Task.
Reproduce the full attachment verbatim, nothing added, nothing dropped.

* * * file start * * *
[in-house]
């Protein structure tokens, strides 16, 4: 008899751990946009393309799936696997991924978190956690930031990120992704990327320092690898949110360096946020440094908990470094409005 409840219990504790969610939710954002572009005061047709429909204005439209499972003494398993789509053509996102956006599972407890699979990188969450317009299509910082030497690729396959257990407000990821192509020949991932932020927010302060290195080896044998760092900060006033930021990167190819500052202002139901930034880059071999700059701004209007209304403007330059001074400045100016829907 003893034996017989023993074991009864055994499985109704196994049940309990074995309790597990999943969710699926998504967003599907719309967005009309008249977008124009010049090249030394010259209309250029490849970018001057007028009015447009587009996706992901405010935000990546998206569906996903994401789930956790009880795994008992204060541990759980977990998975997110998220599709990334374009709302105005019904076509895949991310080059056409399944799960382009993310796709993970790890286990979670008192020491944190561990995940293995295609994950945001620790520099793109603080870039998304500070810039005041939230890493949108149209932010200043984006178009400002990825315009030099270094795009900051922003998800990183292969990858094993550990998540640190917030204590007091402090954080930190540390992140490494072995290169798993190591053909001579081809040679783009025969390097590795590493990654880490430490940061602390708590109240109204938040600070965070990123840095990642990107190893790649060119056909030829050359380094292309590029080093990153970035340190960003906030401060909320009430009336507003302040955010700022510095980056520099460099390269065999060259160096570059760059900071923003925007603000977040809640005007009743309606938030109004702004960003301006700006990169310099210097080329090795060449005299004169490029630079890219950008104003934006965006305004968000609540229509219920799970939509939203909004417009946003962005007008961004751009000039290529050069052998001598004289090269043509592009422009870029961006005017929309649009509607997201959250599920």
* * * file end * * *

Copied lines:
[in-house]
């Protein structure tokens, strides 16, 4: 008899751990946009393309799936696997991924978190956690930031990120992704990327320092690898949110360096946020440094908990470094409005 409840219990504790969610939710954002572009005061047709429909204005439209499972003494398993789509053509996102956006599972407890699979990188969450317009299509910082030497690729396959257990407000990821192509020949991932932020927010302060290195080896044998760092900060006033930021990167190819500052202002139901930034880059071999700059701004209007209304403007330059001074400045100016829907 003893034996017989023993074991009864055994499985109704196994049940309990074995309790597990999943969710699926998504967003599907719309967005009309008249977008124009010049090249030394010259209309250029490849970018001057007028009015447009587009996706992901405010935000990546998206569906996903994401789930956790009880795994008992204060541990759980977990998975997110998220599709990334374009709302105005019904076509895949991310080059056409399944799960382009993310796709993970790890286990979670008192020491944190561990995940293995295609994950945001620790520099793109603080870039998304500070810039005041939230890493949108149209932010200043984006178009400002990825315009030099270094795009900051922003998800990183292969990858094993550990998540640190917030204590007091402090954080930190540390992140490494072995290169798993190591053909001579081809040679783009025969390097590795590493990654880490430490940061602390708590109240109204938040600070965070990123840095990642990107190893790649060119056909030829050359380094292309590029080093990153970035340190960003906030401060909320009430009336507003302040955010700022510095980056520099460099390269065999060259160096570059760059900071923003925007603000977040809640005007009743309606938030109004702004960003301006700006990169310099210097080329090795060449005299004169490029630079890219950008104003934006965006305004968000609540229509219920799970939509939203909004417009946003962005007008961004751009000039290529050069052998001598004289090269043509592009422009870029961006005017929309649009509607997201959250599920």